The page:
Incomplete décollement rupture in the 25 April 2015 Gurkha earthquake; Implications for past and future Himalayan earthquakes
Wednesday, 16 December 2015: 13:40
102 (Moscone South)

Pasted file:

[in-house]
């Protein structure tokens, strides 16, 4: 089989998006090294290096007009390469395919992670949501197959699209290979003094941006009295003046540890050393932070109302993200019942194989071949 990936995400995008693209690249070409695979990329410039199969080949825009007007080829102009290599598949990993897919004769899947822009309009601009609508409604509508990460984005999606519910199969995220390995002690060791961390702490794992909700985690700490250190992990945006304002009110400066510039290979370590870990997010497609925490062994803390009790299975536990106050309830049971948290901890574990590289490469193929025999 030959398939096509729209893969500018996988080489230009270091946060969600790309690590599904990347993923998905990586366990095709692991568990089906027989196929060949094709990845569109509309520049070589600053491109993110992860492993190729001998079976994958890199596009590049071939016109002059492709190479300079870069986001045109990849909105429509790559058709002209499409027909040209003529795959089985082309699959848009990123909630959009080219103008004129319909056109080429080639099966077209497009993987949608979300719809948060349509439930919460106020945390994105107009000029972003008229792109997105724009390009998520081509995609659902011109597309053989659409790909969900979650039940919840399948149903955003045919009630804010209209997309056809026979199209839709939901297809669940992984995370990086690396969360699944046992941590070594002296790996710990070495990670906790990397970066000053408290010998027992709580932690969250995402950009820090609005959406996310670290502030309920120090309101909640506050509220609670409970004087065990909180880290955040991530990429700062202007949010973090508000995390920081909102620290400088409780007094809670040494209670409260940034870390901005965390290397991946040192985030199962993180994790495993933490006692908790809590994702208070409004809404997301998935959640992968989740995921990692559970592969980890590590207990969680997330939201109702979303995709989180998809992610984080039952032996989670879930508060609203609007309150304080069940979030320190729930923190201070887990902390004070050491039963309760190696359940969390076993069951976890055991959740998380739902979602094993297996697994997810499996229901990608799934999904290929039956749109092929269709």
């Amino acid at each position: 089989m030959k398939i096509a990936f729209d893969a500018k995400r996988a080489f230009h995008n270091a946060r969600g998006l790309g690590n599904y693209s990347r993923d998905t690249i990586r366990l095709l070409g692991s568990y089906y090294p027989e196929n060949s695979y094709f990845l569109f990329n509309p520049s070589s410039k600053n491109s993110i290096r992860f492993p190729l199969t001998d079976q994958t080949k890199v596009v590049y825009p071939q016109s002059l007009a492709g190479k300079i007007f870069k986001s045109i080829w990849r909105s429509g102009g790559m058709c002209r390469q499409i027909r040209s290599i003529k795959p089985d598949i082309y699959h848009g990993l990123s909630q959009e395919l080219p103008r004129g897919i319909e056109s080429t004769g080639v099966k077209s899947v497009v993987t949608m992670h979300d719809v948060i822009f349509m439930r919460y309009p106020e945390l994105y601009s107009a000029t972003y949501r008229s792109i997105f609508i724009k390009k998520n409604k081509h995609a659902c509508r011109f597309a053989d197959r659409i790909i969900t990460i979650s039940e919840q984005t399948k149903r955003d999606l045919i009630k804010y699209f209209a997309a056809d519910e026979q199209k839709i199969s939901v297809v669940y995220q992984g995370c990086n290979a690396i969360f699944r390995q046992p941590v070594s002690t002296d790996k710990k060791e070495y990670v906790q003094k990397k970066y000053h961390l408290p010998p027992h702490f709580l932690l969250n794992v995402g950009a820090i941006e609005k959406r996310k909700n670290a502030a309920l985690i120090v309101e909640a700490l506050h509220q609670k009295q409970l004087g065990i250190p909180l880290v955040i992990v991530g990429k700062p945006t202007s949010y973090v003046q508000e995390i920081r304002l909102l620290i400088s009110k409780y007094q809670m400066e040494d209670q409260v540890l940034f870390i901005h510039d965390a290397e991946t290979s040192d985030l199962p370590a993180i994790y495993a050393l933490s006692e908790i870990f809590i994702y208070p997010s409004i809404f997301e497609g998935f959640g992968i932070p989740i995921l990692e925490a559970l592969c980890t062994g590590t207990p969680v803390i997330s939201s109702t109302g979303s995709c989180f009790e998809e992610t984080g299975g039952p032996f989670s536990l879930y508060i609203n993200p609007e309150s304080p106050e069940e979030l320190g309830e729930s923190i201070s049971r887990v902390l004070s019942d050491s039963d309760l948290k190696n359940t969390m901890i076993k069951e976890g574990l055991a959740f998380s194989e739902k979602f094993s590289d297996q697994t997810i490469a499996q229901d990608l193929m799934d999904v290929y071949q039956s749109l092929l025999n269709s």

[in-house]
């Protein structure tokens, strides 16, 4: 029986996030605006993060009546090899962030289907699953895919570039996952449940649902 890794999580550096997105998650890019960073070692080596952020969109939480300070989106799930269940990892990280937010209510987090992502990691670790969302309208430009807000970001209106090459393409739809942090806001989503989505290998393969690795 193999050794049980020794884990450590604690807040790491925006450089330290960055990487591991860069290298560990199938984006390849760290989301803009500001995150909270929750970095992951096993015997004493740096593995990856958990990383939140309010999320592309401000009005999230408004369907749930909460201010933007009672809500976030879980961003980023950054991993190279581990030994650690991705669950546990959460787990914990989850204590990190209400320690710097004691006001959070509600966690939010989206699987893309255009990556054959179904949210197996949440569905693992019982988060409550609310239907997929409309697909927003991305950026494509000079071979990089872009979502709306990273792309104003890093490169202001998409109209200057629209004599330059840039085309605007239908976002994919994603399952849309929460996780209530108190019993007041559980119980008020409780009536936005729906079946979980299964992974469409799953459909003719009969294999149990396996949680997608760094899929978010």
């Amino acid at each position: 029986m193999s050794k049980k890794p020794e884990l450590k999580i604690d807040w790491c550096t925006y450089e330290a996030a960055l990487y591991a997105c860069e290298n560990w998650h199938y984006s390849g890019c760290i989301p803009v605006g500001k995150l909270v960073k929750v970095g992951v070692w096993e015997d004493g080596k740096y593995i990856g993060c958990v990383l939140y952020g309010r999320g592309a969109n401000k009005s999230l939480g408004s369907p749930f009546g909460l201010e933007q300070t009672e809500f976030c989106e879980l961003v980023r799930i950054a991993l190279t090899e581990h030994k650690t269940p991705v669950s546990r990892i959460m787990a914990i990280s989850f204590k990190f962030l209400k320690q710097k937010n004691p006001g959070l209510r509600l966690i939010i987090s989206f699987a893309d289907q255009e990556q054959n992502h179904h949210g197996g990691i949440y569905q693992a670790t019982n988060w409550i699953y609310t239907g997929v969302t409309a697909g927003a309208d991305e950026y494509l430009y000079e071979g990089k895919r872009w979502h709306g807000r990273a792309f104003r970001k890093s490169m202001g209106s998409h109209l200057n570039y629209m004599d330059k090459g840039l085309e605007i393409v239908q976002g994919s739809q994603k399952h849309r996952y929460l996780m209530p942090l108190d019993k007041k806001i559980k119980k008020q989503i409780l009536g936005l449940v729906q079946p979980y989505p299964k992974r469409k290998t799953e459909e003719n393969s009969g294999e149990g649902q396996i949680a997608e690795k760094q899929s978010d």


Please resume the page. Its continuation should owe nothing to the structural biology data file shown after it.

The failure of the 2015 Gurkha earthquake to completely rupture the Himalayan décollement from the southern edge of Tibet to the faults fronting the Himalayan foothills (MFT), raises several issues concerning the future evolution of stresses now imposed in the lesser Himalaya at the latitude of Kathmandu. InSAR imagery and coseismic GPS measurements indicate that slip in the main rupture has imposed a tapered slip distribution near the rupture’s southern edge at approximately 10 km depth, 30 km north of the MFT. Shortly after the earthquake new GPS instruments were installed, bringing to 15 the number of instruments monitoring the western and southern edge of the Gurkha rupture. In the first two months following the earthquake we observed slow continued southward displacements above the southern edge of the rupture at rates of 10-20 mm/yr, an order of magnitude larger than interseismic rates at these latitudes, which would dissipate the current slip deficit in ≈50 years. High uncertainties due to the monsoon onset and short duration of the time series prevent resolution of whether these rates are changing with time, and the budget of afterslip on the main rupture and creep outside of the coseismic rupture area. However, current rates are significantly slower than immediate afterslip rates observed on shallow California faults responding to similar coseismic slip. The similarity of the 2015 earthquake to Himalayan 7.5<Mw<7.8 earthquakes in 1803, 1833 and 1905 suggests that incomplete rupture of the Main Himalayan Thrust may be common. Occasional great earthquakes have ruptured the MFT with inferred slip approaching or exceeding 20 m and requiring renewal times of more than 1000 years at current GPS convergence rates. It appears possible that surface slip of the MFT in these great earthquakes may be supplemented by relict slip deficits from previous incomplete ruptures. One possibility, for example, is that a relatively modest rupture nucleating from the Himalayan locking line could exploit the stress associated with this slip deficit resulting in unexpectedly large slip on the southern décollement. This would add considerable complexity to the reliable estimation of moment magnitude from paleoseismic trench investigations.